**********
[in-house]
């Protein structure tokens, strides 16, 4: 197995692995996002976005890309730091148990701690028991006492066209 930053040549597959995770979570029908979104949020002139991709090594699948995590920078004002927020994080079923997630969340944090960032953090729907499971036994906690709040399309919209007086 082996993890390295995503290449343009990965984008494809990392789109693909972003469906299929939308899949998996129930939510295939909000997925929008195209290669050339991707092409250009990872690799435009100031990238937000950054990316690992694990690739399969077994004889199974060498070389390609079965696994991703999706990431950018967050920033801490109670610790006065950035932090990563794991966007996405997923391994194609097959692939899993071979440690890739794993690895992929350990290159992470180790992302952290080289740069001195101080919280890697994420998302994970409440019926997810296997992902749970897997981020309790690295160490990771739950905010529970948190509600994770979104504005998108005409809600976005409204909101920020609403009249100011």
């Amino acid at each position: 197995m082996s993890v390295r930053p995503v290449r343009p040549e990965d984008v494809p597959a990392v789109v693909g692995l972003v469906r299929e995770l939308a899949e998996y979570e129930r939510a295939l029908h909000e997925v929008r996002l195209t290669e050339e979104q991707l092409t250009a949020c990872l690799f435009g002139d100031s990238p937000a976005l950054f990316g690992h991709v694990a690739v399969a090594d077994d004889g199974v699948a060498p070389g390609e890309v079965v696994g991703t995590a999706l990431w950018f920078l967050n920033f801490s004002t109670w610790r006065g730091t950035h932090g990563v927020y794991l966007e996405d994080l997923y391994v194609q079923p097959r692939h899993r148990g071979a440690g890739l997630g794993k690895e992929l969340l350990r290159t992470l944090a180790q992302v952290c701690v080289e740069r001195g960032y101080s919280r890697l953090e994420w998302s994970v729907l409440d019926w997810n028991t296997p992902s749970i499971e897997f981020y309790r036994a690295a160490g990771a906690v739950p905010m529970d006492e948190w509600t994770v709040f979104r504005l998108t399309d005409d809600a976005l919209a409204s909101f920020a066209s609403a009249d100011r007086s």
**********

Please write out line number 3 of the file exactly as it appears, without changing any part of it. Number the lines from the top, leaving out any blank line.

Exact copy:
């Amino acid at each position: 197995m082996s993890v390295r930053p995503v290449r343009p040549e990965d984008v494809p597959a990392v789109v693909g692995l972003v469906r299929e995770l939308a899949e998996y979570e129930r939510a295939l029908h909000e997925v929008r996002l195209t290669e050339e979104q991707l092409t250009a949020c990872l690799f435009g002139d100031s990238p937000a976005l950054f990316g690992h991709v694990a690739v399969a090594d077994d004889g199974v699948a060498p070389g390609e890309v079965v696994g991703t995590a999706l990431w950018f920078l967050n920033f801490s004002t109670w610790r006065g730091t950035h932090g990563v927020y794991l966007e996405d994080l997923y391994v194609q079923p097959r692939h899993r148990g071979a440690g890739l997630g794993k690895e992929l969340l350990r290159t992470l944090a180790q992302v952290c701690v080289e740069r001195g960032y101080s919280r890697l953090e994420w998302s994970v729907l409440d019926w997810n028991t296997p992902s749970i499971e897997f981020y309790r036994a690295a160490g990771a906690v739950p905010m529970d006492e948190w509600t994770v709040f979104r504005l998108t399309d005409d809600a976005l919209a409204s909101f920020a066209s609403a009249d100011r007086s």